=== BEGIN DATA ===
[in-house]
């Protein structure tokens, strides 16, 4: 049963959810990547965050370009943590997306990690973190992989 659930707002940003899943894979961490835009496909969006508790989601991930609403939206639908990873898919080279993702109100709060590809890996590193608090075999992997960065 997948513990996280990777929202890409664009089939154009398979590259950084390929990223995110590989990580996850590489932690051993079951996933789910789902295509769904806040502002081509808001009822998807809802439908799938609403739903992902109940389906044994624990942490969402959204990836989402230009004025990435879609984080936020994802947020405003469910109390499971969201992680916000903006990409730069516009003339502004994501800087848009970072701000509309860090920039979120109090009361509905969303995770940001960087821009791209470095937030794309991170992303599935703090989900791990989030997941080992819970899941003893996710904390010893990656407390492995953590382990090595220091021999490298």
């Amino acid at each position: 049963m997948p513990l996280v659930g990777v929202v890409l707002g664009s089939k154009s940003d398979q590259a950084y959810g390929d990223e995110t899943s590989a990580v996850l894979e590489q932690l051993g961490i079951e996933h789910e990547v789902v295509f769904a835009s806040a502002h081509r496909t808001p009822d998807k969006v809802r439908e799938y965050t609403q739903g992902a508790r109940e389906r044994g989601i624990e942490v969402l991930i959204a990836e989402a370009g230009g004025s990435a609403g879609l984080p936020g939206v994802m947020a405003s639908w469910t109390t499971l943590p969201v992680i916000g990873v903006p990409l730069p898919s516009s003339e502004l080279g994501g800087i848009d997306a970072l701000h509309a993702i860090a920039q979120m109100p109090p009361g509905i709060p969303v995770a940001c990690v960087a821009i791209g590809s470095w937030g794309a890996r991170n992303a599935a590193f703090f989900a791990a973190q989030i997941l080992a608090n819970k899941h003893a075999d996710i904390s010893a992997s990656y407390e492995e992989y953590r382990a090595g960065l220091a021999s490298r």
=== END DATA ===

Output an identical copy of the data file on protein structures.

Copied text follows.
[in-house]
């Protein structure tokens, strides 16, 4: 049963959810990547965050370009943590997306990690973190992989 659930707002940003899943894979961490835009496909969006508790989601991930609403939206639908990873898919080279993702109100709060590809890996590193608090075999992997960065 997948513990996280990777929202890409664009089939154009398979590259950084390929990223995110590989990580996850590489932690051993079951996933789910789902295509769904806040502002081509808001009822998807809802439908799938609403739903992902109940389906044994624990942490969402959204990836989402230009004025990435879609984080936020994802947020405003469910109390499971969201992680916000903006990409730069516009003339502004994501800087848009970072701000509309860090920039979120109090009361509905969303995770940001960087821009791209470095937030794309991170992303599935703090989900791990989030997941080992819970899941003893996710904390010893990656407390492995953590382990090595220091021999490298």
């Amino acid at each position: 049963m997948p513990l996280v659930g990777v929202v890409l707002g664009s089939k154009s940003d398979q590259a950084y959810g390929d990223e995110t899943s590989a990580v996850l894979e590489q932690l051993g961490i079951e996933h789910e990547v789902v295509f769904a835009s806040a502002h081509r496909t808001p009822d998807k969006v809802r439908e799938y965050t609403q739903g992902a508790r109940e389906r044994g989601i624990e942490v969402l991930i959204a990836e989402a370009g230009g004025s990435a609403g879609l984080p936020g939206v994802m947020a405003s639908w469910t109390t499971l943590p969201v992680i916000g990873v903006p990409l730069p898919s516009s003339e502004l080279g994501g800087i848009d997306a970072l701000h509309a993702i860090a920039q979120m109100p109090p009361g509905i709060p969303v995770a940001c990690v960087a821009i791209g590809s470095w937030g794309a890996r991170n992303a599935a590193f703090f989900a791990a973190q989030i997941l080992a608090n819970k899941h003893a075999d996710i904390s010893a992997s990656y407390e492995e992989y953590r382990a090595g960065l220091a021999s490298r």